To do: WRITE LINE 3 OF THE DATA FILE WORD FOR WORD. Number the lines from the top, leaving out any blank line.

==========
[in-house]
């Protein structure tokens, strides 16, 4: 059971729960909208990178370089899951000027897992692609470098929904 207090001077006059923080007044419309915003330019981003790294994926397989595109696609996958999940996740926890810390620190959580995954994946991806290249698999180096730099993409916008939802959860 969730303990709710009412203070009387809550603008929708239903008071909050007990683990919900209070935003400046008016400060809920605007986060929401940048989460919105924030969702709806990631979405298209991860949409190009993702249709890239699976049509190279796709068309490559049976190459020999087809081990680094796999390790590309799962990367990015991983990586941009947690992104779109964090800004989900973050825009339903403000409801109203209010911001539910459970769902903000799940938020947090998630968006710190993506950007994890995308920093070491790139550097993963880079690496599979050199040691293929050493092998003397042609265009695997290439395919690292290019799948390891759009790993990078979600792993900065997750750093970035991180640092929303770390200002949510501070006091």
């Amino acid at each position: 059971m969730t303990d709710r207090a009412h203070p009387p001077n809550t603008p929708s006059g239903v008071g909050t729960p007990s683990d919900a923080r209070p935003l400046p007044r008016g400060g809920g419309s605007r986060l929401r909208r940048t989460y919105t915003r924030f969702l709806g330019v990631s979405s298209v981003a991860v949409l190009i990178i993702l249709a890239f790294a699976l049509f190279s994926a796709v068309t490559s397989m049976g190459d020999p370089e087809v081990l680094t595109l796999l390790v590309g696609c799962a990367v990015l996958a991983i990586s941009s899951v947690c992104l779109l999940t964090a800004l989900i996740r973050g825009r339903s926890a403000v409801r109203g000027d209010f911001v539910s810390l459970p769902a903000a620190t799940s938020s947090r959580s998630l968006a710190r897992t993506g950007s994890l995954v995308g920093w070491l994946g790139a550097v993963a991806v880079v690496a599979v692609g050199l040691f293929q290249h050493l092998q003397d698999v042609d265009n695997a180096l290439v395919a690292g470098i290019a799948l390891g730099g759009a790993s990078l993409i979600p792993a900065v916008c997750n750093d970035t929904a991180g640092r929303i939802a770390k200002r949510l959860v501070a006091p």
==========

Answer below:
């Amino acid at each position: 059971m969730t303990d709710r207090a009412h203070p009387p001077n809550t603008p929708s006059g239903v008071g909050t729960p007990s683990d919900a923080r209070p935003l400046p007044r008016g400060g809920g419309s605007r986060l929401r909208r940048t989460y919105t915003r924030f969702l709806g330019v990631s979405s298209v981003a991860v949409l190009i990178i993702l249709a890239f790294a699976l049509f190279s994926a796709v068309t490559s397989m049976g190459d020999p370089e087809v081990l680094t595109l796999l390790v590309g696609c799962a990367v990015l996958a991983i990586s941009s899951v947690c992104l779109l999940t964090a800004l989900i996740r973050g825009r339903s926890a403000v409801r109203g000027d209010f911001v539910s810390l459970p769902a903000a620190t799940s938020s947090r959580s998630l968006a710190r897992t993506g950007s994890l995954v995308g920093w070491l994946g790139a550097v993963a991806v880079v690496a599979v692609g050199l040691f293929q290249h050493l092998q003397d698999v042609d265009n695997a180096l290439v395919a690292g470098i290019a799948l390891g730099g759009a790993s990078l993409i979600p792993a900065v916008c997750n750093d970035t929904a991180g640092r929303i939802a770390k200002r949510l959860v501070a006091p």